The need to find funds to rebuild the hospital is what is keeping the pressure on the Budget. The specific purpose grant received from the Australian Government to upgrade the Royal Hobart Hospital was in effect a Clayton's deal, as future GST receipts were subsequently reduced. Realistically, the grant was simply GST entitlements paid in advance. These funds have all been spent on other things and now finding $400 million to complete the project over the next four years is the biggest Budget constraint. Other infrastructure projects will suffer. There is no alternative but to rob Peter to pay Paul.
The problem is not of the Government's making, but it begs the question as to how we should prioritise and fund large infrastructure projects in the future. I believe we need to have a mature discussion about this challenge and a rethink of how we do it. For example, the $400 million Midland Highway upgrade, funded by the Australian Government, is welcome but is it the highest priority? Large projects such as the hospital, the replacement of the Bridgewater bridge and even the Tasman Bridge at some stage, should be prioritised in a non-parochial, nonpartisan climate and removed from the reach of pork barrellers at election time.
Apparently road and rail funding are subject to federal/state five-year agreements. I fail to see why five-year agreements covering more than one election cycle could not lead to the payment of a lump sum each year to be spent on designated large infrastructure projects at the discretion of each state. If federalism is to work at all, each state should be able to achieve that. We should learn from the hospital upgrade planning debacle. This hopefully might address problems caused by the budgetary pressures, which currently means funding large infrastructure projects from our own state's revenue is impossible.
The once-a-year Budget effort combined with the four-year election cycle unfortunately overlap to produce limited horizons for meaningful public policy implementations, and that is inhibiting us. Not only do we need a rolling five-year plan for infrastructure, we need at least this for health and education, although I suggest in the case of health and education we need a much longer rolling plan - say, 25 to 30 years.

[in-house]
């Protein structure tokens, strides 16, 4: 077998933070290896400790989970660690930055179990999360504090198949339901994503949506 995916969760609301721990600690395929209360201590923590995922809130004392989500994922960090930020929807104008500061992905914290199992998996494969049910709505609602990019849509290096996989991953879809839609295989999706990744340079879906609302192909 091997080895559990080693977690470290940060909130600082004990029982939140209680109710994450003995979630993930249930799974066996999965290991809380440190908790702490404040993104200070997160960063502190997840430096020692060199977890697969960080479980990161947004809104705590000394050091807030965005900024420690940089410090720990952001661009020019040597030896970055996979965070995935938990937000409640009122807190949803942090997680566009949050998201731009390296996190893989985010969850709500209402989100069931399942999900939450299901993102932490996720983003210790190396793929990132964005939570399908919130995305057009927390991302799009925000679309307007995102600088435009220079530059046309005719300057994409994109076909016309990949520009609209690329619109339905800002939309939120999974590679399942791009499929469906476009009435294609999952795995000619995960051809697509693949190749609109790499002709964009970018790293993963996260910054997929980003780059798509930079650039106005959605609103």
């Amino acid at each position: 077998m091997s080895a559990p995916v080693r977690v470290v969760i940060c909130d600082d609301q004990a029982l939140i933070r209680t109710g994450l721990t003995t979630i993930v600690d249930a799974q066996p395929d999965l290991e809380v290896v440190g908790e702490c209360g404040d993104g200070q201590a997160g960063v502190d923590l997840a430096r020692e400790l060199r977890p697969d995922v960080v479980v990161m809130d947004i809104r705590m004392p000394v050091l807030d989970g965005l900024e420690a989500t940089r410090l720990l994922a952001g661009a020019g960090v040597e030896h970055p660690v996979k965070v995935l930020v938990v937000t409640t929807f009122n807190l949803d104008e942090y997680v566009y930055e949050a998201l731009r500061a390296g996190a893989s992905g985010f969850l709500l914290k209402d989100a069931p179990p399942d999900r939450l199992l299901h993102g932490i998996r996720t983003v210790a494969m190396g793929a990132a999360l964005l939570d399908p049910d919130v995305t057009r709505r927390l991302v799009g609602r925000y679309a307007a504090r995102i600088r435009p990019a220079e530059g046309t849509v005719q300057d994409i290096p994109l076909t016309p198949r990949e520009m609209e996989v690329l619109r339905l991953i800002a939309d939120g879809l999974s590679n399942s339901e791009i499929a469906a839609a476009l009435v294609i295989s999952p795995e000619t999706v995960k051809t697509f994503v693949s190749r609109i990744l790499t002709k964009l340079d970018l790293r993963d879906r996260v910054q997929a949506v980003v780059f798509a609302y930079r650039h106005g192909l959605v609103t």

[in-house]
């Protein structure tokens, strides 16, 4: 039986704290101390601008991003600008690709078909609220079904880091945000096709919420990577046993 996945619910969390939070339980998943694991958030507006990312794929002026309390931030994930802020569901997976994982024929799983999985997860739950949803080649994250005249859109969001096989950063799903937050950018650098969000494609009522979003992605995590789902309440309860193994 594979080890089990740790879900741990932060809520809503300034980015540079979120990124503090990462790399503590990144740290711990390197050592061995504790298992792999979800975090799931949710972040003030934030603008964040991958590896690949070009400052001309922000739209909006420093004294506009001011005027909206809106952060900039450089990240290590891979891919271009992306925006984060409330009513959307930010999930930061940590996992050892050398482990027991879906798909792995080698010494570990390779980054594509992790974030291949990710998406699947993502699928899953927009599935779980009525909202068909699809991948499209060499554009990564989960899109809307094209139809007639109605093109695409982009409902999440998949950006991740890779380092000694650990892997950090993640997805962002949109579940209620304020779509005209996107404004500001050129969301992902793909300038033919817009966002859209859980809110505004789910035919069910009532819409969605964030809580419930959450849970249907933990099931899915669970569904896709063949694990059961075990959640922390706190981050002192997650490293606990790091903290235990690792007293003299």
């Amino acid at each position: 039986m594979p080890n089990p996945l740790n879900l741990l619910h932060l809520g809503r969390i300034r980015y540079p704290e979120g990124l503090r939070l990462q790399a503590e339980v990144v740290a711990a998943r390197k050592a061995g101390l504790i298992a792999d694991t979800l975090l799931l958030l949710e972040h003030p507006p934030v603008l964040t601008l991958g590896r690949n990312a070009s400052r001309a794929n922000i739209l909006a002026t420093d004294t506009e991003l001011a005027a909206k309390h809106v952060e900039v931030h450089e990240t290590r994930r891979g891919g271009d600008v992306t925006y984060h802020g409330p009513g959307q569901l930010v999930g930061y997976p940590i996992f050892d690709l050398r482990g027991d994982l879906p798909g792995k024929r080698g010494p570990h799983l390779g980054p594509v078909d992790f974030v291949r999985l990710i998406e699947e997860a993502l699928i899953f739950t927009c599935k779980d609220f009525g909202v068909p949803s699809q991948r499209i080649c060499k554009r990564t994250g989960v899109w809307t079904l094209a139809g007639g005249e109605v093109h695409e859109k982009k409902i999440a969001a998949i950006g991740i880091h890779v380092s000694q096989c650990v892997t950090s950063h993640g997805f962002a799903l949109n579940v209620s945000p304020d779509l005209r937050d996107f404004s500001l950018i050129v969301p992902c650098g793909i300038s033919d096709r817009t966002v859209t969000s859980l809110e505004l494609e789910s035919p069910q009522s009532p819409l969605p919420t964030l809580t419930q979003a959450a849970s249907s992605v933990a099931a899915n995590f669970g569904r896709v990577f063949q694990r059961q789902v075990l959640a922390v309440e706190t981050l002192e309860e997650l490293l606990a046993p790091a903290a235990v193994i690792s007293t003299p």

I know these plans are all in each department but we do not get to see them. Estimates hearings are theatre, and little is gained. Governments and ministers are guarded and distrustful, giving away as little as possible. It is not the way a small state like Tasmania will make progress. We need less adversarialism, not more.
The reality is the inertia of the system directs at least 95 per cent of the spending each year. Politicians generally, but ministers particularly, think they have their hands on the levers. We need to have a more realistic view of our primary role. This is to lead and to offer a meaningful interface for canvassing and implementing public policy. Making decisions behind closed doors will not work in a mature society.
Finding ways to make federalism work better is just as important, and should complement fixing the Budget. The changes to federalism in my view are looming as the most critical in a generation for Tasmania. The Premier's comment on this crucial matter in his address was alarmingly brief. He simply said he'll be looking after Tasmania's interest and will be adopting a no-worse-off benchmark in securing the best deal for Tasmania. Can we call that a policy? Is that the best we can hope for? It is not even a thought bubble. It is a few glib phrases from the media minder's handbook.
Tasmanians deserve better. It is more than that. It should be mandatory for our approach to federalism to straddle party boundaries, otherwise any change will be watered down and lost in the sands of time. It is a once-in-a-generation opportunity to present a united front across parties and across policy areas. We are not simply lobbying for a footie team to play a few extra matches in Tassie. We are lobbying to secure the future of our state as a viable part of the Federation. It is beyond being just another policy to be decided by the government of the day.